Tuesday, April 14, 2015

Trivia Bits 14 April


Paço Imperial

The Paço Imperial (pictured), a Baroque palace in Rio de Janeiro, Brazil, served as a main government seat for almost 150 years from 1743 to 1889after being used as a Royal Palace from 1808 by King John VI of Portugal as King of Portugal and later also as King of Brazil.

A  Nagara-class light cruiser in the Imperial Japanese Navy, the Abukuma, a veteran of the Pearl Harbor raid, was sunk in 1944 when her own Long Lance torpedoes exploded in the torpedo room.
In the American crime drama television series The Sopranos, played by Tony Sirico, Paul Gualtieri’s character’s nickname contains walnut – Paulie Walnuts, who begins the series as a soldier, but later becomes a caporegime and eventually underboss.
Traces of gold were first found in Australia in 1823, but the first significant find was in 1851, when Edward Hargraves publicized his find and attracted 2,000 to the site at Ophir, New South Wales. 
The German actor Heinz Rühmann was 42 years old when he starred as a high school student in the 1944 film Die Feuerzangenbowle which tells the story of a famous writer going undercover as a pupil at a small town gymnasium after his friends tell him that he missed out on the best part of growing up by being educated at home.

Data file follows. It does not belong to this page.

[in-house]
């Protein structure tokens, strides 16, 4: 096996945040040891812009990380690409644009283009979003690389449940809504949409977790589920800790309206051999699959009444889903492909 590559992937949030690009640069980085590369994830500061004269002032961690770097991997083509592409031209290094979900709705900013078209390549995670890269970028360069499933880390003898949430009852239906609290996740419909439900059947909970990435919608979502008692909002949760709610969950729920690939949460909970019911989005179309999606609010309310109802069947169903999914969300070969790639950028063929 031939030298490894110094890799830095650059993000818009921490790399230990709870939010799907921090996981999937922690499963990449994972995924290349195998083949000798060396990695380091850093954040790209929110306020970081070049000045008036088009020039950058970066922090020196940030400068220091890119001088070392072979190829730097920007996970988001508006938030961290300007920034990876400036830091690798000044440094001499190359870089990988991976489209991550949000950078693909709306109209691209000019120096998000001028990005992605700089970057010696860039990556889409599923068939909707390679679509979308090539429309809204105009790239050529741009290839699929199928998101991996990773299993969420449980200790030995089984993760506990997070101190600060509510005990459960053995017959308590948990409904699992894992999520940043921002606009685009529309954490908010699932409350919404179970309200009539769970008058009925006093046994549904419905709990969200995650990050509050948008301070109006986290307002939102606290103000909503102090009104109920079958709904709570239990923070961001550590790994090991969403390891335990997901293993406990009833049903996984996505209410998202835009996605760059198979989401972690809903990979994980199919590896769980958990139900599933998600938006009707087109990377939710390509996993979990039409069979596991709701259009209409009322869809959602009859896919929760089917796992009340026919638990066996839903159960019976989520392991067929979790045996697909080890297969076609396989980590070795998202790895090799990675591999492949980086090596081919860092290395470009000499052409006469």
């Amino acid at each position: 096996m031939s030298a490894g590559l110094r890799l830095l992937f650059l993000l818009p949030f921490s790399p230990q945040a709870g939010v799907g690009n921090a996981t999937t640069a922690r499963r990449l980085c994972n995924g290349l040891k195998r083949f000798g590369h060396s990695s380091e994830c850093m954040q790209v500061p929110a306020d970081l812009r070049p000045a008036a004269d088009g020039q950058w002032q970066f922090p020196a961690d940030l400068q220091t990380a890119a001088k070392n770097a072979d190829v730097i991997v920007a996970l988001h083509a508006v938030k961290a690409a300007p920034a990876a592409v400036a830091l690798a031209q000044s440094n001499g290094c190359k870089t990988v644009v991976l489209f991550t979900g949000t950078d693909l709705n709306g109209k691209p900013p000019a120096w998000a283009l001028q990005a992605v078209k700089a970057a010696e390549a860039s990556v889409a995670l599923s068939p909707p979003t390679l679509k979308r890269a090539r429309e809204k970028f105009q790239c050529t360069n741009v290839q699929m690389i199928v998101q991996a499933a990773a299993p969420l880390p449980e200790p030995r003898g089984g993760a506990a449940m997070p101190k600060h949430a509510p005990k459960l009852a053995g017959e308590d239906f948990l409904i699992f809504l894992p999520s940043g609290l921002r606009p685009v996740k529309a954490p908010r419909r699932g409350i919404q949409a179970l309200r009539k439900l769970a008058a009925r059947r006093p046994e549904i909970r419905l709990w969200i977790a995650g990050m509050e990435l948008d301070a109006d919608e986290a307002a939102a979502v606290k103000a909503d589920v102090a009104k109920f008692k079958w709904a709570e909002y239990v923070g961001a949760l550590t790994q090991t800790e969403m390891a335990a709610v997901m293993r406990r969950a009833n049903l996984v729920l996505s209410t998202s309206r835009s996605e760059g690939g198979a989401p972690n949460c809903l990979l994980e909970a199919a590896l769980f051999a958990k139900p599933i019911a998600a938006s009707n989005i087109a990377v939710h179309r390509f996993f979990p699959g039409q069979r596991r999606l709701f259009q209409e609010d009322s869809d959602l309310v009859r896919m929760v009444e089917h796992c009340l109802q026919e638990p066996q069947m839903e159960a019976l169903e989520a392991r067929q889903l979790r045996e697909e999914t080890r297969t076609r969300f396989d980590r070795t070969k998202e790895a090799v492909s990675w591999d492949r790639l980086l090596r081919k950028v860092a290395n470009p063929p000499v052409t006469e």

The first Australian woman to break the women’s pole vault world record was Emma George in 1995 whilst competing in Melbourne.
Binondo's Chinatown located in Manila, Philippines is the oldest Chinatown in the world, established in 1594.
German fashion designer, artist, and photographer Karl Otto Lagerfeldt, born 1935 in Hamburg to a Swedish father and German mother who was once a lingerie saleswoman, went on to design for Chloe, Chanel as well as his own labels like Karl Lagerfeld, K Karl Lagerfeld, Lagerfeld Gallery and Lagerfeld.
Frenchmen Emile Gagnan and Jacques Cousteau developed the aqualung in Paris during the winter of 1942–1943 and was the original English name of the first open-circuit, self-contained underwater breathing apparatus (or "SCUBA") to reach worldwide popularity and commercial success.
Wenlock and Mandeville were the official mascots of the 2012 London Olympic Games and were animations depicting two drops of steel from a steelworks in Bolton with two stories created about the mascots: Out Of A Rainbow and Adventures On A Rainbow.